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It is easy to see (using AC, of course) that there exist two sets $U\subset\mathbb{R}$ and $V\subset\mathbb{R}$ such that any real number $x$ can be represented as unique sum $x=u+v$, where $u\in U$ and $v\in V$. There are $2^{2^\omega}$ such $(U,V)$ pairs.

The question given by my son: prove existence of pair $(U,V)$ with $U=V$.

In other words, prove the existence of $U\subset\mathbb{R}$ such that for any $x\in\mathbb{R}$ there exists unique pair $\{u,v\}$ with $x=u+v$

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  • $\begingroup$ If $(u,v)$ works, then so does $(v,u)$, so there's hardly ever a unique pair. $\endgroup$ – Gerry Myerson May 12 '18 at 12:53
  • $\begingroup$ @GerryMyerson: Thank you. I have corrected the error. $\endgroup$ – ar.grig May 12 '18 at 16:26
  • $\begingroup$ As you've written it as a set, we are insisting $u\ne v$? $\endgroup$ – Gerry Myerson May 12 '18 at 22:42
  • $\begingroup$ No. They can be equal. Sorry for my inaccuracy. Corrected. $\endgroup$ – ar.grig May 13 '18 at 2:43
  • $\begingroup$ My point was, if $u=v$, then $\{\,u,v\,\}=\{\,u\,\}$ isn't a pair, it's a singleton. $\endgroup$ – Gerry Myerson May 13 '18 at 5:08
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The usual transfinite construction works. Let $\{r_{\alpha} : \alpha < \mathfrak{c}\}$ list $\mathbb{R}$. Construct $\{U_{\alpha}: \alpha < \mathfrak{c}\}$ by induction on $\alpha$ such that the following hold.

(a) For every $a, b, c, d \in U_{\alpha}$, $a + b = c + d \implies \{a, b\} = \{c, d\}$.

(b) There are $a, b \in U_{\alpha + 1}$ such that $r_{\alpha} = a + b$.

(c) For limit $\alpha$, $U_{\alpha} = \bigcup_{\beta < \alpha} U_{\beta}$.

Then $U = \bigcup_{\alpha < \mathfrak{c}} U_{\alpha}$ is as required. Requirements (a), (c) are trivially satisfied. To ensure (b), at stage $\alpha + 1$, if $r_{\alpha} \notin U + U$, choose $x$ outside the $\mathbb{Q}$-linear span of $U_{\alpha} \cup \{r_{\alpha}\}$ and put $U_{\alpha+1} = U_{\alpha} \cup \{x, r_{\alpha} - x\}$ and note that this does not violate (a).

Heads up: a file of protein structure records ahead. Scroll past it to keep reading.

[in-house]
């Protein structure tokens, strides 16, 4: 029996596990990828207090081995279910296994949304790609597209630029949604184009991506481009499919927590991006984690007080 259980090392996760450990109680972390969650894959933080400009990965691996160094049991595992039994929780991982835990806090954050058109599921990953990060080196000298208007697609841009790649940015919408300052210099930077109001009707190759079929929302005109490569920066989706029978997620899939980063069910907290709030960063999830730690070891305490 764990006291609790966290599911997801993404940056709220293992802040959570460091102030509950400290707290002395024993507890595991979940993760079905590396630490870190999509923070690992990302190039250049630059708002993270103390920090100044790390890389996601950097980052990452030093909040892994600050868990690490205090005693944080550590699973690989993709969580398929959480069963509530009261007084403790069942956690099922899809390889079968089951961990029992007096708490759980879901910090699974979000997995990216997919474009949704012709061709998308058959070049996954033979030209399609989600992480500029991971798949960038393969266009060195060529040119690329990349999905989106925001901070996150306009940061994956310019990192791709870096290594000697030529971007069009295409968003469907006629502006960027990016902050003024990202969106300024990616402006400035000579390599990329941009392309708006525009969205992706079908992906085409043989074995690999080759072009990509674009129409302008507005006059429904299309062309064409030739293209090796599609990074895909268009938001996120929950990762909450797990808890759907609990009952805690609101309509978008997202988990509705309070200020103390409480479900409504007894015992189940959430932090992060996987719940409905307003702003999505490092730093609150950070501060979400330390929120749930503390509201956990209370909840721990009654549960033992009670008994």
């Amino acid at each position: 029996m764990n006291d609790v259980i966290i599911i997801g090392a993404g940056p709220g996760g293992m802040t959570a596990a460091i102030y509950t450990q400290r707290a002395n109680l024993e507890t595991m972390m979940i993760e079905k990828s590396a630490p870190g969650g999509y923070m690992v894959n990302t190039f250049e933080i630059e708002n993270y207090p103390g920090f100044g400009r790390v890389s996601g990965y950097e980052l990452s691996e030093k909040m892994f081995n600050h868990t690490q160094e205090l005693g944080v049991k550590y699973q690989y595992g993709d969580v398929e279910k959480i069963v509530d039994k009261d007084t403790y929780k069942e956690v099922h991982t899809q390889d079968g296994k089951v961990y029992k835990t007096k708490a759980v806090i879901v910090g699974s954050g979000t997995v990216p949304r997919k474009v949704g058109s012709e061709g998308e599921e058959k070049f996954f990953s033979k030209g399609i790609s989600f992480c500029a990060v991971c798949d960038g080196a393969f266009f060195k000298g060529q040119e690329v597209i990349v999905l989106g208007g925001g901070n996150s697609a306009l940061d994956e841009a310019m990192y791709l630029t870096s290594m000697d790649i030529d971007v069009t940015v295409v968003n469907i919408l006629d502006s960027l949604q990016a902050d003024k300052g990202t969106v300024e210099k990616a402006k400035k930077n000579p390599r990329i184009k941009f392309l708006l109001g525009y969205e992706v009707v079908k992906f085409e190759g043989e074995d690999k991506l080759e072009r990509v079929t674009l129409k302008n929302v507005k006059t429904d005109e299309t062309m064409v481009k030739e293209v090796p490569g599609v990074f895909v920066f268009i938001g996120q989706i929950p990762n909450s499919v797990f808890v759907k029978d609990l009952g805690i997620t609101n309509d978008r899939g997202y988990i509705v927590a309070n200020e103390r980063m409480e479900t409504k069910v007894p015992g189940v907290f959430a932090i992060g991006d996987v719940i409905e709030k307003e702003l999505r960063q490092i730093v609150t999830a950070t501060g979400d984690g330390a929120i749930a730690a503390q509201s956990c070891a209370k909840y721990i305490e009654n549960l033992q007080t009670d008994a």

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    $\begingroup$ This is essentially the argument we use in our paper, specified to the torsion-free case. Things get a little subtler when torsion is present. $\endgroup$ – Seva May 12 '18 at 15:15
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    $\begingroup$ Thank you. So, the simple proof exists! I'll only add that $\mathbb{Q}$-linear span of $U_\alpha\cap\{r_\alpha\}$ can not be equal to $\mathbb{R}$ because $|\alpha| < |c|$. $\endgroup$ – ar.grig May 12 '18 at 16:53
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Sets $U$ with this property are sometimes called perfect additive bases. As shown in the paper of Sergei Konyagin and myself "The Erdos-Turan problem in infinite groups", any infinite abelian group $G$ with $|2G|=|G|$ possesses such a basis, unless $G$ is the direct sum of a group of exponent $3$ and the group of order $2$. (The condition $|2G|=|G|$ essentially means that $G$ does not have "too many" involutions.)

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  • $\begingroup$ Thank you for quick and exact answer. I am reading your article right now. But may be there exist some simple answer in case of $\mathbb{R}$, because the problem was given to first-year student of MIPT. $\endgroup$ – ar.grig May 12 '18 at 10:18
  • $\begingroup$ @ar.grig: The answer is quite simple even in the general case, but as to a simple argument - well, if you manage to find one, I would be very much interested to learn about it. $\endgroup$ – Seva May 12 '18 at 13:26
  • $\begingroup$ Yes, of course, I mean simple proof. One was given by Mike. Thank you. $\endgroup$ – ar.grig May 13 '18 at 8:21

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